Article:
9 Signs That Someone You Love Has a Pain Pill Addiction

One of the most difficult challenges in life is trying to help someone who has an addiction. Even more challenging, however, is identifying an addiction when it happens. Let’s face it, some people are experts at hiding their painkiller dependency. If you suspect that it may be happening to a close friend or loved one, then the best action you can take is to learn the signs. Below are nine symptoms of a pain pill addiction. If you notice a combination of these signs, then take action to help this person.

Constant Fatigue. Although there are several possible causes for ongoing fatigue, painkillers are definitely a possibility. Many painkillers are depressants that cause tiredness and an overall lack of motivation. This is especially true with ‘PM’ products that help patients go to sleep, but keep them from getting out of bed the next morning.

A Change in Habits. Have you noticed that the person you’re living with has a new routine that seems a little ‘off’? Look for signs such as eating at weird times, sleeping for long periods during the day, or suddenly not going to work for strange reasons or excuses. While people change their habits for different reasons, some changes are completely unexplainable.

No Desire To Maintain Good Hygiene. If you’ve observed that someone has suddenly lost interest in taking a shower, brushing his or her teeth, or even putting on deodorant, it may be more than laziness or a weekend binge. Pill dependency can cause an overall lack of interest in one’s self.

Weight Loss. An addiction can either reduce or speed up metabolism. If the metabolism slows down, someone may no longer have an appetite. Thus he or she will eat less. An accelerated metabolism will cause a person to burn calories faster than they can take them in. The question you need to ask is, “Is this person’s weight loss normal? How did he or she go from 198 pounds to 120 in just a few weeks?”

Decreased Sexual Interest. The mental and emotional toil that painkillers can trigger will have an impact in a person’s libido. This is because the ingredients in these types of medicines can lower testosterone and estrogen levels. This leads to sexual dysfunction as well as trigger slower processes in blood flow and bone density.

Disengaging in Social Activity. Does your loved one suddenly want to withdraw from social life? Does he or she prefer to be alone rather than go out? When the problem has reached this level, it may mean that there is a preference for taking the drug instead of spending time with family or friends. In the most severe cases, he or she may not think twice about losing close relationships.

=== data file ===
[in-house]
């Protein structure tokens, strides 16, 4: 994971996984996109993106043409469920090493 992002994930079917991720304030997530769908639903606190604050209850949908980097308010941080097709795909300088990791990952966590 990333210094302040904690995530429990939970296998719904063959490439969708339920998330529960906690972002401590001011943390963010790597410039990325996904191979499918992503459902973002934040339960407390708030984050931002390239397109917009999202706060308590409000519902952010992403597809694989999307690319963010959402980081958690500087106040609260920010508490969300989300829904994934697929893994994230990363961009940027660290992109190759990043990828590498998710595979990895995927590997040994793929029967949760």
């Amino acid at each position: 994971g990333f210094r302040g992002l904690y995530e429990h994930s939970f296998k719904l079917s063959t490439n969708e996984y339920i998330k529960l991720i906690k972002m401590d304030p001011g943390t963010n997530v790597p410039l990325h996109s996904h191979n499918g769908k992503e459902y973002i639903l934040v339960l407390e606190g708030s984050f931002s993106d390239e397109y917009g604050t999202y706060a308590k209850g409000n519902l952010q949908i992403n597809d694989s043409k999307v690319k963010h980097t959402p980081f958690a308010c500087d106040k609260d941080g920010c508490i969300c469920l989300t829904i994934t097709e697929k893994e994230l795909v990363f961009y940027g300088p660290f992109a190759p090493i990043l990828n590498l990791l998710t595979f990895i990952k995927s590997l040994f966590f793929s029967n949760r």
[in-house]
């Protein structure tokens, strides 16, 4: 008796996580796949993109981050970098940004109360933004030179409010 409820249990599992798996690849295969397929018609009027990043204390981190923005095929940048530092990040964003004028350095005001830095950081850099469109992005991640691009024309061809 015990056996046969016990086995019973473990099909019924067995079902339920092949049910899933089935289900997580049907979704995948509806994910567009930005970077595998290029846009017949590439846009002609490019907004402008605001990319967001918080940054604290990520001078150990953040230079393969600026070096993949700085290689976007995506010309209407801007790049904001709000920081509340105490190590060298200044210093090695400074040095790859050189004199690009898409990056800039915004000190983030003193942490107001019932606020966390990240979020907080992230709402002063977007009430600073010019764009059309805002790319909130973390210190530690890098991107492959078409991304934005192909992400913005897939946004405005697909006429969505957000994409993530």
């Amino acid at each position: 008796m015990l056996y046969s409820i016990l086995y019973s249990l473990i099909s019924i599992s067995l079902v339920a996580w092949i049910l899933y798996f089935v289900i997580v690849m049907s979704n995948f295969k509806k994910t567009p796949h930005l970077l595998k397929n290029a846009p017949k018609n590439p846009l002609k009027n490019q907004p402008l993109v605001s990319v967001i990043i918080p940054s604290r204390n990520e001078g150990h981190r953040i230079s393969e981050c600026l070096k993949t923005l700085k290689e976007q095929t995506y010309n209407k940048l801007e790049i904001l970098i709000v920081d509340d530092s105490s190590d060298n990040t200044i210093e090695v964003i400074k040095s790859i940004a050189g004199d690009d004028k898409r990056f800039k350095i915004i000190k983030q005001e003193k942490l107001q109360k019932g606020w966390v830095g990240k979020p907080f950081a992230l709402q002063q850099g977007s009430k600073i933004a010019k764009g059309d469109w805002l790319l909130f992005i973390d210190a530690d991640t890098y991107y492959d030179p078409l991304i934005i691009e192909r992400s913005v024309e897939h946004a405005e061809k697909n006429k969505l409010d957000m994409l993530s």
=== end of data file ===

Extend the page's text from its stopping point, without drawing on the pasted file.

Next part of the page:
Theft. Drug habits are expensive. This includes painkillers. If the prescriptions run out, then the addict may turn to the streets. This can cause an increase in the amount of money he or she may spend to get the pills. When the money runs out, the addict may resort to stealing money or valuable items to fund the habit.

Ineffective at work. You may notice that a coworker is missing days at the office, not producing good work, or may appear to lack motivation. Is he or she calling in ‘sick’ more than normal? According to experts, poor performance at work is a sure sign of a chemical dependency.

Moodiness. Pain pill abuse will definitely create tension in many different scenarios due to the effect they have on a person’s mood. Look for signs of grumpiness and depression that occurs for no apparent reason. You’ll also want to be aware of any sudden aggression such as yelling or a willingness to get physical during conflict.

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Unison Behavioral Health is a leading provider of mental health, substance abuse and developmental disability services in southeast Georgia, serving residents in Atkinson, Bacon, Brantley, Charlton, Clinch, Coffee, Pierce, and Ware Counties. Unison Behavioral Health is not affiliated with the Unison Behavioral Health Group of Ohio.

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